“I don’t know why the NBA’s not playing on Sunday,” 97.1 The Ticket morning co-host Mike Stoney said. “That big travel day – because you really need travel days nowadays with your private planes to fly from Miami to Denver.”
Show co-host Jon Jansen, who played 10 seasons in the NFL as an offensive tackle with Washington and Detroit, expressed how some players may need to acclimate themselves to the altitude in Denver, Colo. The city is located 5,280 feet, or one mile, above sea level, making the air thinner and dryer and presenting some visitors with difficulty breathing. Jansen never felt the effects of altitude sickness, claiming that it was never a big deal for him, but obviously, everyone reacts to things differently.
“Basketball in particular and hockey because it’s constant running, especially at your position,” Stoney proposed. “You’re not running like madmen [in football] like they do in basketball where I think it affects you the most.”
The schedule also presents challenges for consumers around the United States living in different time zones. The NBA Finals do not begin until 8:30 p.m. EST, and the games often do not include until close to midnight. Especially on weeknights, asking East Coast fans to stay up late and then go to work early in the morning limits the amount of sleep they can receive. Meanwhile, those on the West Coast are just returning home from a standard eight-hour workday and may have other tasks to carry out.
“They’ve got to get up early on the [West] Coast,” Jansen said. “We’ve got to stay up late because Monday Night Football can’t start until 8:30. It goes both ways.”
There is no perfect time slot that will appease all consumers, but even so, ratings for this year’s NBA Finals have exceeded most expectations. Game 3 attracted an average audience of 11.2 million viewers and peaked at a figure of 12.4 million, down 2.5% from last year’s third game of the NBA Finals between the Boston Celtics and Golden State Warriors. Viewership for the first three games of the NBA Finals is averaging 11.6 million, representing a nearly 2% decline from last year’s numbers. ESPN reported its most-watched playoffs across its platforms in the last 11 years, with the total playoff viewership audience averaging approximately 6.1 million people.
Sports Radio News
Colin Cowherd: I Have Tried to Invest in MLS Teams Twice
“I think they’re smart. I think they’re boutique stadiums, their fanbases feel European. The in-game environment’s excellent.”
Could we have seen FOX Sports Radio host Colin Cowherd having some sort of ownership stake in an MLS team? Cowherd said he tried, and then he tried again.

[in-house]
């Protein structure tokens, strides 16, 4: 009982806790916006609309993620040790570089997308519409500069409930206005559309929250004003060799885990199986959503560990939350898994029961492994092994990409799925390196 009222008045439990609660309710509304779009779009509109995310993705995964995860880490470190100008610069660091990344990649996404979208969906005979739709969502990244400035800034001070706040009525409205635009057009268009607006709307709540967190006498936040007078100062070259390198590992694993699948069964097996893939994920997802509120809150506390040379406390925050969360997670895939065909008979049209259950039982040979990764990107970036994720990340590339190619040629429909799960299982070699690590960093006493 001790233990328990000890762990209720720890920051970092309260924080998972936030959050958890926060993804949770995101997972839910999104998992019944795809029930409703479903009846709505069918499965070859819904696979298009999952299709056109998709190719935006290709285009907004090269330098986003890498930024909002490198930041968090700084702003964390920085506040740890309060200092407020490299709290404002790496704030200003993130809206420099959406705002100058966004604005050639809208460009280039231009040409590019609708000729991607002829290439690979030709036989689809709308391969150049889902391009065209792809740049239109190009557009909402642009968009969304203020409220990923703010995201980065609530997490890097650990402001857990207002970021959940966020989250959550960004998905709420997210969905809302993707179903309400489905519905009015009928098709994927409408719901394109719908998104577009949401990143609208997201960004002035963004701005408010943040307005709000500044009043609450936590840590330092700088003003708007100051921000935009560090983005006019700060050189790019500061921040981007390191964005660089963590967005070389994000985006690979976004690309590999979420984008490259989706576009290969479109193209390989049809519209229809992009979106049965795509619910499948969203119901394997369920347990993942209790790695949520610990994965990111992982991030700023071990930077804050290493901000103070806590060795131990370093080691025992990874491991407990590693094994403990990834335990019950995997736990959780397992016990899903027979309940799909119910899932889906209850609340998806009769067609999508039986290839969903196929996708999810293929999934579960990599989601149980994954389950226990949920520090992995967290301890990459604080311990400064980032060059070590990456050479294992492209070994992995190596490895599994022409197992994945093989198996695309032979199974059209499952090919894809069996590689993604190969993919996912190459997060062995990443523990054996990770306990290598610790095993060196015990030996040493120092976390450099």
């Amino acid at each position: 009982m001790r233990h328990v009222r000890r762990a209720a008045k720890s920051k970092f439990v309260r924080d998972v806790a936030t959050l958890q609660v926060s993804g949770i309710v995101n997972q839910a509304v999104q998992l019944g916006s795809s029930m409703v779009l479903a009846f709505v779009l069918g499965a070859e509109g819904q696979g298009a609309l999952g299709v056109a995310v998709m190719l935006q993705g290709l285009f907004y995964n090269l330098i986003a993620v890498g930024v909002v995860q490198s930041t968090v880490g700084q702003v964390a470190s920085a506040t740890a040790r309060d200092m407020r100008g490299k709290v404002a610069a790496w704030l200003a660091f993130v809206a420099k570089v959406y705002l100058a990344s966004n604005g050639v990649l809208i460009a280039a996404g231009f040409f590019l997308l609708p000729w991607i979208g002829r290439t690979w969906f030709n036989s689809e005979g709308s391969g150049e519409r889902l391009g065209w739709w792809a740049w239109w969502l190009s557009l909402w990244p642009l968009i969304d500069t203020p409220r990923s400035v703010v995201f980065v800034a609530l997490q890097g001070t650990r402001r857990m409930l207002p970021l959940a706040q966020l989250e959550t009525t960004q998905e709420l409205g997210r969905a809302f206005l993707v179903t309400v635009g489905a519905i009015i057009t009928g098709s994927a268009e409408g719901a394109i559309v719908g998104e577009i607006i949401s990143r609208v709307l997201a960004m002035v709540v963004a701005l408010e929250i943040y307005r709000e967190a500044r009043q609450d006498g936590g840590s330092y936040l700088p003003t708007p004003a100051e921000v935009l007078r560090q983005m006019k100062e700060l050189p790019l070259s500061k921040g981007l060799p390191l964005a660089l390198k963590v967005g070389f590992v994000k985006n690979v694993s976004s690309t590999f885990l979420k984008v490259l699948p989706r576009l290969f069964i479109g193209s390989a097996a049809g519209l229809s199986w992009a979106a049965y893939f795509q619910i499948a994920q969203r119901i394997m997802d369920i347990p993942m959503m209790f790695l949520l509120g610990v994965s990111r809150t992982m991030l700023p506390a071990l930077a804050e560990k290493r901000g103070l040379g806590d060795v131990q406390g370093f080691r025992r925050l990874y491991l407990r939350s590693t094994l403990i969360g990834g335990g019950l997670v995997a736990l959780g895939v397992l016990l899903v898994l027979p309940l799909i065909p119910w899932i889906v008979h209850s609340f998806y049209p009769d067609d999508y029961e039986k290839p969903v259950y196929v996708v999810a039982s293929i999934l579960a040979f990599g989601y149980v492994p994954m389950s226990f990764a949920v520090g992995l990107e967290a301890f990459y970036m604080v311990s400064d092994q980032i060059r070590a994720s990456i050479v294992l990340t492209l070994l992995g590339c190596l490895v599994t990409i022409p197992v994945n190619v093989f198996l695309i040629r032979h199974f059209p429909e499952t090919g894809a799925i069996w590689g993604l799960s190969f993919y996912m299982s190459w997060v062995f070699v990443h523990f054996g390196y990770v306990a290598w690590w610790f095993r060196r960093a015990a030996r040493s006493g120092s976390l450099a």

Talking about Inter Miami adding global superstar Lionel Messi on Thursday, Cowherd mentioned that he inquired about getting involved with the league, but the asking price at this point is too much for him.
“I have twice tried to invest in the MLS, and I just can’t afford it,” Cowherd said. “I think they’re smart. I think they’re boutique stadiums, their fanbases feel European. The in-game environment’s excellent. The academy is slowly becoming something, but it is becoming something their academy system. And they are now on a regular basis going and getting the world’s biggest soccer stars.”
Colin pointed out that Messi is the most popular athlete in the world, boasting social media followings and name recognition that easily eclipses that of superstar athletes like LeBron James and celebrities like the Kardashians and Beyonce. So not only is Messi’s signing a monumental moment for Inter Miami owner David Beckham, but it’s a feather in the cap signing for Major League Soccer as a whole.
“Messi is massive for the MLS. It’s the biggest moment in the history of the franchise,” he said. “Think Beckham times two. And Beckham was big when he arrived here in the States.”
“I think it’s cool that the MLS, our domestic soccer league, can go out and bring a superstar – not a star, a mega superstar on our soil regularly,” he added.
Jordan Bondurant is a features reporter for Barrett Sports Media. He’s a multimedia journalist and communicator who works at the Virginia State Corporation Commission in Richmond. Jordan also contributes occasional coverage of the Washington Capitals for the blog NoVa Caps. His prior media experiences include working for the Richmond Times-Dispatch, the Danville Register & Bee, Virginia Lawyers Weekly, WRIC-TV 8News and Audacy Richmond. He can be reached by email at firstname.lastname@example.org or follow him on Twitter @J__Bondurant.